I think Neville would definitely go after Hermione. Remember, he asked her to the Yule Ball before Ron or Harry thought about in in canon, but after Viktor asked her. I saw more hints in the books that Hermione & Neville would become a couple over Hermione and Ron - especially after Lavender got involved with Won-Won.
| Nytefyre chapter 10 . 12/28/2016
Wow. Sinister and completely hard to imagine the advantage or why Snape is so cooperative?
Thanks for writing and sharing.
| Anon chapter 8 . 12/11/2016
Do you remember being 13 and 14 years old on any level?
Any at all?
It's a continual problem in all of these little idea's, but for some reason, it really stuck out here in this one.
Neither Harry nor Ginny are adults. They do not act like adults, nor should they. They! Are! CHILDREN!
What's more, you make it clear the they started acting like this when they were 11 and 12 respectively.
Children, even teenagers, do not act like that. They do not know how. They do not have the live experience necessary to make the calm, rational decisions you depict throughout this story. If nothing else, their brain chemistry hasn't even fully finished settling yet.
Some of the other reviewers talk about how Rowling sucks at romance when she's an adult, but somehow expect a 12 to 14 year old boy, and a 11 to 13 year old girl to somehow be EXPERTS!
Show me ONE 14 year old boy or 13 year old girl who's legal guardians shouldn't be arrested for sexual misconduct with minors who has a flipping clue about romance. JUST ONE!
They! Don't! Exist!
At least not if you're even slightly honest.
One of the things I loved in the books, plot-holes and all, was I could visualize someone I knew in real live in every single character, even Riddle unfortunately. Give them even have way dependable magic and the would be, for all intents and purposes, the HP characters.
And you should check out the story "Weres Harry" by Dobbyelflord for a MUCH better characterization of Dumbledore which does an incredibly good job of explaining his actions while keeping his character in canon.
He does a better job while keeping him canon then is done explaining his actions here in these stories changing his character to match poorly conceived, and even worse thought out, ideas.
| GeorgeTobor chapter 9 . 12/6/2016
Harry and the wizarding world were doomed.
Until JKR pulled the deux ex machina call MASTER OF DEATH.
| Guest chapter 9 . 10/31/2016
It's nice to see a Harry who doesn't react with violence in this situation and instead tears Dumbledore's arguments apart. The other question is whether he would really do that as a fifteen year old who just lost his godfather. And as Dumbledore made sure that Harry spent less time with Sirius than Ron did, it's not like he has reason for a real attachment to the person Sirius. It's more that Sirius was his possibility to get away from the Dursleys, and that is what he lost.
In a way, Dumbledore wanted Harry raised exactly so that he would consider his life so bad and worthless that he would be willing to die. Death can't be worse than what his life has been? Insofar this is exactly what Dumbledore wanted.
The question therefor is, will Harry find a reason not to follow Dumbledore's plan and instead want to live?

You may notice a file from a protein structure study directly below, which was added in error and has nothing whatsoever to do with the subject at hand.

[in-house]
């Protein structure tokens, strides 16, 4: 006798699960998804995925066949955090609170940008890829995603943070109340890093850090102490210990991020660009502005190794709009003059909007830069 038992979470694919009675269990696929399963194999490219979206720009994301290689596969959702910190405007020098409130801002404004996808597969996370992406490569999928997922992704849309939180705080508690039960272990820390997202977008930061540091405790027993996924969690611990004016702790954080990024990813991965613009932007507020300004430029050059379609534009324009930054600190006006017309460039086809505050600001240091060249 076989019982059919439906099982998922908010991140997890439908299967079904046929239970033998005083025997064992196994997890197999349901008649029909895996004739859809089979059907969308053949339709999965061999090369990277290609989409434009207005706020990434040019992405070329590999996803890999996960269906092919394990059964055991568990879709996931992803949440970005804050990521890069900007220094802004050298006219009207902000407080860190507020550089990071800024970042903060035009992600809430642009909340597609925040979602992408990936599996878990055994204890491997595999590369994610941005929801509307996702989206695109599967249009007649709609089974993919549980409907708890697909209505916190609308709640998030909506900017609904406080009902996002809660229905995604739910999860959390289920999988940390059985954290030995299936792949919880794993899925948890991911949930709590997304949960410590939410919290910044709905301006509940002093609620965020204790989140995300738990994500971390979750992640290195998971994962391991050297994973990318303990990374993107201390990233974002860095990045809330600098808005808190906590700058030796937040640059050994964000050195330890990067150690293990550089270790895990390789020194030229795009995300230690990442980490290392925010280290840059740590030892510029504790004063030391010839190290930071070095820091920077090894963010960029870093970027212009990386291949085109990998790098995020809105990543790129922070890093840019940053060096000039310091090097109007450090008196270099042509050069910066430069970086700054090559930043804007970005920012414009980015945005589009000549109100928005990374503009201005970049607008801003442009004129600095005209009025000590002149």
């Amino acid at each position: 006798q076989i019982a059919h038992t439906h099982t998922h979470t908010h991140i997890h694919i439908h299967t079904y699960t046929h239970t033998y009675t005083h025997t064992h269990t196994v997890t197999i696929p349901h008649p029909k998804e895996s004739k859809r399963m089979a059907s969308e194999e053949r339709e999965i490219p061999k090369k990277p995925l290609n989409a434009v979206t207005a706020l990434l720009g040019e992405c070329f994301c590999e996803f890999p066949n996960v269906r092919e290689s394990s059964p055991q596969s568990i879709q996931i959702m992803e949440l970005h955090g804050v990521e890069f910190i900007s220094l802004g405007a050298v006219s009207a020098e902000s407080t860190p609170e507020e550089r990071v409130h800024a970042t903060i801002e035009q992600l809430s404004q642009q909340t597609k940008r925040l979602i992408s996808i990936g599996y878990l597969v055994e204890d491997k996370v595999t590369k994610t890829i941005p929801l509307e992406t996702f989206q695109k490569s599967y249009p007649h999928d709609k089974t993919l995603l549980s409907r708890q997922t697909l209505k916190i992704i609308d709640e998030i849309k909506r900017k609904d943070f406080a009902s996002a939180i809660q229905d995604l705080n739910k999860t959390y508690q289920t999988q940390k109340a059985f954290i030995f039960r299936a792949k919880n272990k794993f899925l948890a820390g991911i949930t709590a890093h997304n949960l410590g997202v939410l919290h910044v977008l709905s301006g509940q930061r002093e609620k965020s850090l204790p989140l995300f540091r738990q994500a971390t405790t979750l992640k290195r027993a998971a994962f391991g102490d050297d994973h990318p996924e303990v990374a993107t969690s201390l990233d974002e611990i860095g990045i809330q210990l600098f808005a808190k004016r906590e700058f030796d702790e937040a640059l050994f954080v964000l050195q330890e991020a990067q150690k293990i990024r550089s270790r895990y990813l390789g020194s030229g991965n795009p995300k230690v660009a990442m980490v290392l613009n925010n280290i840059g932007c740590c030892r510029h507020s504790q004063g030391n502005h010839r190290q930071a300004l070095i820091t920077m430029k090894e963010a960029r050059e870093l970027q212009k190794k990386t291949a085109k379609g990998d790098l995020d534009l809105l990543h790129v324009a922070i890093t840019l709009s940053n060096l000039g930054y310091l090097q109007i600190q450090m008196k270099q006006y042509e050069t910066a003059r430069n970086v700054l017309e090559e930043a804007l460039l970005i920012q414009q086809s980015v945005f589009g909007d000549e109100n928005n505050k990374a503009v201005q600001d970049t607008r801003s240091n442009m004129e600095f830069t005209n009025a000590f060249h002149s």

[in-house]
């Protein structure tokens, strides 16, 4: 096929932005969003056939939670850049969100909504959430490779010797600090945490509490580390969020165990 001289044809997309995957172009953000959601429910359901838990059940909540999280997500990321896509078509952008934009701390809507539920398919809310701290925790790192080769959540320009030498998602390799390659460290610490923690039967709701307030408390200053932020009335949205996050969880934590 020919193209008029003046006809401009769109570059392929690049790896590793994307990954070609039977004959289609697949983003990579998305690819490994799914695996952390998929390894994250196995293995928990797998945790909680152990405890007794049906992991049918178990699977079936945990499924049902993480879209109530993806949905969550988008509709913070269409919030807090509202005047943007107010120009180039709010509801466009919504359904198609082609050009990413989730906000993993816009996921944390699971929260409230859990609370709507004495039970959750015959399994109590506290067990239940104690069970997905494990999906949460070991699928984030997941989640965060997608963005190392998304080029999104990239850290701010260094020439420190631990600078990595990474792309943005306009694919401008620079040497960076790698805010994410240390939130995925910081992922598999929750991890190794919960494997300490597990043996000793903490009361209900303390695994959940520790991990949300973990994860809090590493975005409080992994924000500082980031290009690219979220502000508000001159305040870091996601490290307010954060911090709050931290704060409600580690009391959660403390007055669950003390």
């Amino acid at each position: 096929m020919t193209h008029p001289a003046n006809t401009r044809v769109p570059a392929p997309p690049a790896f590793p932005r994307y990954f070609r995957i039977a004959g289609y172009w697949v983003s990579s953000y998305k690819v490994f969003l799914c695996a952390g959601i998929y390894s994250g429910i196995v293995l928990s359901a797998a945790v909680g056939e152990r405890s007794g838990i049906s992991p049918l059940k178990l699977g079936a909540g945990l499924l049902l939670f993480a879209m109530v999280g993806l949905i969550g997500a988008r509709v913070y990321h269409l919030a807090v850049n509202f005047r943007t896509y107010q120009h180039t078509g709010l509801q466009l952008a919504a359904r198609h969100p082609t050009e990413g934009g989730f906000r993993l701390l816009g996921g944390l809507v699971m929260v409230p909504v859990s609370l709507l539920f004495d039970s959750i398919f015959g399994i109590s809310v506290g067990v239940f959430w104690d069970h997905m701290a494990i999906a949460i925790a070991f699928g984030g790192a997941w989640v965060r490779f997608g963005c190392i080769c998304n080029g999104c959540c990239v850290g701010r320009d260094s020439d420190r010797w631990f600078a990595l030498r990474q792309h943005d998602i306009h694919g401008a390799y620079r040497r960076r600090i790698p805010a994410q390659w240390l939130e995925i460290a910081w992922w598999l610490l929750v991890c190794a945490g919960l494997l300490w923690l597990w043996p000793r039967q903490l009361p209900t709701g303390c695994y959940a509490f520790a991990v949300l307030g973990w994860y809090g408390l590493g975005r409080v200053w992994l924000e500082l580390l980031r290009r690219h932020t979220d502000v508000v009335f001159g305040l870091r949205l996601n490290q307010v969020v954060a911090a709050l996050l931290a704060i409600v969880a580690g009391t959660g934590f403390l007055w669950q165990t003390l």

| Guest chapter 8 . 10/31/2016
It's just one of Rowling's many plot holes, but if it is so easy to bind people unwillingly to magical contracts, just enter Riddle's name into the goblet. Then either tell him and catch him when he comes, or don't tell him and wait till his magic is lost.
Another point that is ignored in canon, and is explicit in stories like these is whether the hostages are asked for permission. The champions have supposedly volunteered and accepted the danger, but the hostages have not. Would Dumbledore be prepared to take an unbreakable vow that there will be no permanent damage to the hostages, for whatever reason? If there is no danger for the hostages, there would be no danger to take to vow, but it is most likely he would refuse.
| Guest chapter 7 . 10/31/2016
Dumbledore explicitly said he would not remove Harry's scar, even if he could. That was right before he placed him on the doorstep, in November.
I also agree with your arguments about a will. It's reasonable to have a will if they have a child. Even more so in time of war, and especially as they know Voldemort is after them. It's also reasonable to assume the will specified multiple guardians, because as mentioned it was a time of war, so anybody named might be dead by the time the will is read. And it makes sense to name alternatives to Sirius because he pretended to be the secret keeper and was therefor at even higher risk.
It is also highly likely that Dumbledore caused Sirius to be sent to Azkaban because Sirius would not have allowed Harry to be sent to the Dursleys, and that was an important point of Dumbledore's plan.
In summary, I think Dumbledore is one of the worst leaders that happened to the magical community. Hagrid says Dumbledore is the best Headmaster of Hogwart. That would imply all others were even worse.
They should trash Dumbledore's reputation, and make sure he never again hurts someone.
| Darth-Vulturnus chapter 10 . 8/14/2016
Late to the party, but I'll add this. I have no problem with Dumbledore being evil, that's what ACI is for after all. I do, however, take issue with him being this blatantly heavy-handed about it. I feel like that's Tom Riddle's thing, and Dumbledore has had far more years to perfect subtlety.
And say what you want about the magical compatibility thing being inspired by blood types, I still think it sounds suspiciously like NTR bait.